Robert, true to his character, planned his funeral to be conducted with immaculate taste, a good dose of humor, and a depth of pathos that was beyond moving, entering into the realm of the ethereal. Here are some notes:
–The parking lot was full when I arrived, yes, 45 minutes early, but I managed to get a seat in the chapel. When I left, there were cars parked everywhere–on the lawns, along the fire lanes, everywhere.
–Robert Decherd opened the solemnities with grace and wit, noting that Robert wanted the service in the St. Mark’s Chapel because he had given the address on the occasion of its opening in 1988. When a sound person came up to the podium to fiddle with the speaker system in the middle of his reading, Decherd quipped that Robert would have loved that “techno-trouble” interruption.
–The readings that followed were from Shakespeare, Proust (Robert’s favorite), T.S. Eliot, and others. The most moving reading was Cindy Rachofsky’s rendition of “A Wild Rose” by Wendell Berry, which Robert dedicated to his wife Marguerite:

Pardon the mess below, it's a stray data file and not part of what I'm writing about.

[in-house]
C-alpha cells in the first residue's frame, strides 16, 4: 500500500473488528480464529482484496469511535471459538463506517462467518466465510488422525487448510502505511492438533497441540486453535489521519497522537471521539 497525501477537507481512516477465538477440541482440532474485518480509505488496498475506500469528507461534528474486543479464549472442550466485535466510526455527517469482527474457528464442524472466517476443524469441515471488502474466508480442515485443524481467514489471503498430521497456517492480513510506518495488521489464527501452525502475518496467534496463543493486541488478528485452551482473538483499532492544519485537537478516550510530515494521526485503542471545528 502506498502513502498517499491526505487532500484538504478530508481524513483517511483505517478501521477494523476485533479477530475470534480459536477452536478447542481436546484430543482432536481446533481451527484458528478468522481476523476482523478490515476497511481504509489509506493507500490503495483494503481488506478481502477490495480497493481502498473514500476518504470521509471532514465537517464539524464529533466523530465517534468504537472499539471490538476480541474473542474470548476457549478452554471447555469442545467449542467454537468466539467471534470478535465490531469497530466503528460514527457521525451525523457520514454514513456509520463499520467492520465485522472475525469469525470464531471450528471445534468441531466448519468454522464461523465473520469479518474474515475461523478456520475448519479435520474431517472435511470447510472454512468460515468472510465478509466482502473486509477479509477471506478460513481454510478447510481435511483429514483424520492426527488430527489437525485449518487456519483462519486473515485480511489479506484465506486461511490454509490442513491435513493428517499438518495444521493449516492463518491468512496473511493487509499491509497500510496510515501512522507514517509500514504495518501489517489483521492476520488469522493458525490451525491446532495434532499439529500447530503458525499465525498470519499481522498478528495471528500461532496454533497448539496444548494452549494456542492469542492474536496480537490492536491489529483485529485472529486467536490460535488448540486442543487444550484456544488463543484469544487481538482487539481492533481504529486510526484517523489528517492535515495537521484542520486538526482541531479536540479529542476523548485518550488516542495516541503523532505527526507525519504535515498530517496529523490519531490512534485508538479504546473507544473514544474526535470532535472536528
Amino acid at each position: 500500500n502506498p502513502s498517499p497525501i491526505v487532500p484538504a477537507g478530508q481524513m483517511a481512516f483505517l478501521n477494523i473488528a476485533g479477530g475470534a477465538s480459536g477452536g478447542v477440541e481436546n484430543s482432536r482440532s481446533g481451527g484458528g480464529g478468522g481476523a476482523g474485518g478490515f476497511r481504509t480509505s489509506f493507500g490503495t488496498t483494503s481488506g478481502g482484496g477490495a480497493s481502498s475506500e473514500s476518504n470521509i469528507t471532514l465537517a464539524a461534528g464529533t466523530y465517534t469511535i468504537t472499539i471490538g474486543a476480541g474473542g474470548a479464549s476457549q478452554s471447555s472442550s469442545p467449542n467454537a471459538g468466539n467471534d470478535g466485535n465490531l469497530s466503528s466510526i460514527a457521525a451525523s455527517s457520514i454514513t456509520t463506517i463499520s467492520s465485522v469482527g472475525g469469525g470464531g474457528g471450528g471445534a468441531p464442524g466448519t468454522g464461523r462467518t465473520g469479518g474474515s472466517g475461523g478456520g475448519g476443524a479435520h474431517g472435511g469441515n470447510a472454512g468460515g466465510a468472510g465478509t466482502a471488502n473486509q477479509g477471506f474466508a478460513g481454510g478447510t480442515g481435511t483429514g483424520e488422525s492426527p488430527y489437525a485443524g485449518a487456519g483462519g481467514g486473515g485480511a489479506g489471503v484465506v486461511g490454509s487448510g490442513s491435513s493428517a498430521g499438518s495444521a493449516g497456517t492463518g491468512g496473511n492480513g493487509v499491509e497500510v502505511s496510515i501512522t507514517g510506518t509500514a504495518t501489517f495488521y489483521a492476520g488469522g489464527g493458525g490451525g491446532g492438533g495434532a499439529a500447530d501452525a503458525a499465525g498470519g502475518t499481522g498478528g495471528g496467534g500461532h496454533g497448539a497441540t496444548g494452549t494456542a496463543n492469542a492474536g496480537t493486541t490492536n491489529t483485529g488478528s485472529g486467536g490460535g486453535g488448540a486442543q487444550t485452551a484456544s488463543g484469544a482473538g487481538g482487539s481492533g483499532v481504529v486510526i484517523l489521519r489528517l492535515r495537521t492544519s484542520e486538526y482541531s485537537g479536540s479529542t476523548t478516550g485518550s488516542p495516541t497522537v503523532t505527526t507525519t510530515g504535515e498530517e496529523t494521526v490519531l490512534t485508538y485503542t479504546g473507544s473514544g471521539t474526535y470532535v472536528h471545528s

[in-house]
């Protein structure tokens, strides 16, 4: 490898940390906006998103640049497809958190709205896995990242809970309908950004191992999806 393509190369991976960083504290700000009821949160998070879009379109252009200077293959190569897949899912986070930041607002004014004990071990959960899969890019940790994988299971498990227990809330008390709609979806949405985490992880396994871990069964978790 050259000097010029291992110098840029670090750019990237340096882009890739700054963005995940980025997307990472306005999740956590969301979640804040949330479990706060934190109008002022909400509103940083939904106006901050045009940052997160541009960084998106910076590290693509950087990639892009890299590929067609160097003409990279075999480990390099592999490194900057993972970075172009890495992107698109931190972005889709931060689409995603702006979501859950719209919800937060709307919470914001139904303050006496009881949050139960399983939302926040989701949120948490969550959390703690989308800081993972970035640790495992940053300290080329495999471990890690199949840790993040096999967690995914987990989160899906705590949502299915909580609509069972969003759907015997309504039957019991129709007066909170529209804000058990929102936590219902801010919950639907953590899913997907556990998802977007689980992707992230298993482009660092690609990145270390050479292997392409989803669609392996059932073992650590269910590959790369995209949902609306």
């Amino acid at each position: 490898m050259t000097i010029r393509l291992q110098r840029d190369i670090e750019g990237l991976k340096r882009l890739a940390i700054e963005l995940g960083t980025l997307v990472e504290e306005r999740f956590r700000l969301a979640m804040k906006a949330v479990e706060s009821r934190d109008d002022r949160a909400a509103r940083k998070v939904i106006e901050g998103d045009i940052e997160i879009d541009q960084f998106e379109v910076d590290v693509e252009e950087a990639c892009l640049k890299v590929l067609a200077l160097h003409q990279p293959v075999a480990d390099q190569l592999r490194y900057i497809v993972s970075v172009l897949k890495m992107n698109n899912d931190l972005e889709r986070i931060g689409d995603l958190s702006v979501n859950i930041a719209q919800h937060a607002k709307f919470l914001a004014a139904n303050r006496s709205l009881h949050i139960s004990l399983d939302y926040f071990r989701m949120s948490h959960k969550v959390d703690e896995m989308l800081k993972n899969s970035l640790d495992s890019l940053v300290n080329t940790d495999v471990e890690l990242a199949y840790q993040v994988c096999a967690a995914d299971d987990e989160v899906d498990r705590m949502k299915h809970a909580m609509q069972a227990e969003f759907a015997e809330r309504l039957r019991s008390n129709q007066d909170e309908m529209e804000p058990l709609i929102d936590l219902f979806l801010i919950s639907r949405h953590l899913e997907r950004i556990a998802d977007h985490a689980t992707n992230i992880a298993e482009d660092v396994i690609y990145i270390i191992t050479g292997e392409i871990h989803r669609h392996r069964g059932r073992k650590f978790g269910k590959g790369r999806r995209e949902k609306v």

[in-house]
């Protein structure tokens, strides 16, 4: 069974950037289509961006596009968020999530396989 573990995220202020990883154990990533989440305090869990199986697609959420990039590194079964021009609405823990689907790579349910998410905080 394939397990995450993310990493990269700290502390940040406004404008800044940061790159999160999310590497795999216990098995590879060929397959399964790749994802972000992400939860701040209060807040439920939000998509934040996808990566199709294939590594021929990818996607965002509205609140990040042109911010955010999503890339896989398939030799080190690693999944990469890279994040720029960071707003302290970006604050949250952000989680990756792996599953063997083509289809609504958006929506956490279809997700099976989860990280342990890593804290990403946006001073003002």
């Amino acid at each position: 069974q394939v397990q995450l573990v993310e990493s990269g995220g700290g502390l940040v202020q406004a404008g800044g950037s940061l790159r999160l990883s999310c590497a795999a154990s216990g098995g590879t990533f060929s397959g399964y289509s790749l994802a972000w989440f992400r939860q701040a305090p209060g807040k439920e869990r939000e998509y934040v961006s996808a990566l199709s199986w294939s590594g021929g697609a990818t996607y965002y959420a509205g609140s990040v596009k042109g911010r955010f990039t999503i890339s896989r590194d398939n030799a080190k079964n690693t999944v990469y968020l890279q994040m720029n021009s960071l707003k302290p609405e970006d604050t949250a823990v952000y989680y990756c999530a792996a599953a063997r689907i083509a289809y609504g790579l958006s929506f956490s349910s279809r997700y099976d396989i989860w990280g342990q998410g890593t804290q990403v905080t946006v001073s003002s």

Sometimes hidden from me in daily custom and in trust, so that I live by you unaware as by the beating of my heart, / Suddenly you flare in my sight, a wild rose blooming at the edge of thicket, grace and light where yesterday was only shade, / And once again I am blessed, choosing again what I chose before.
–Marguerite’s eulogy–which I hope we can reprint here at some future point– was nothing short of extraordinary. I have never heard such formal and precise English used with such power, compassion, and deep sense of loss.
–The St. Mark’s choir was tender and full-throated, but the last song was a tinny recording of “Happy On a Grill,” a wistful and funny look at love that I haven’t been able to find anywhere.
–The mourners filed out to the strains of Pachelbel’s Canon in D, which brought tears to my eyes.
–The occasion was very sad. It made me think. It pierced my heart.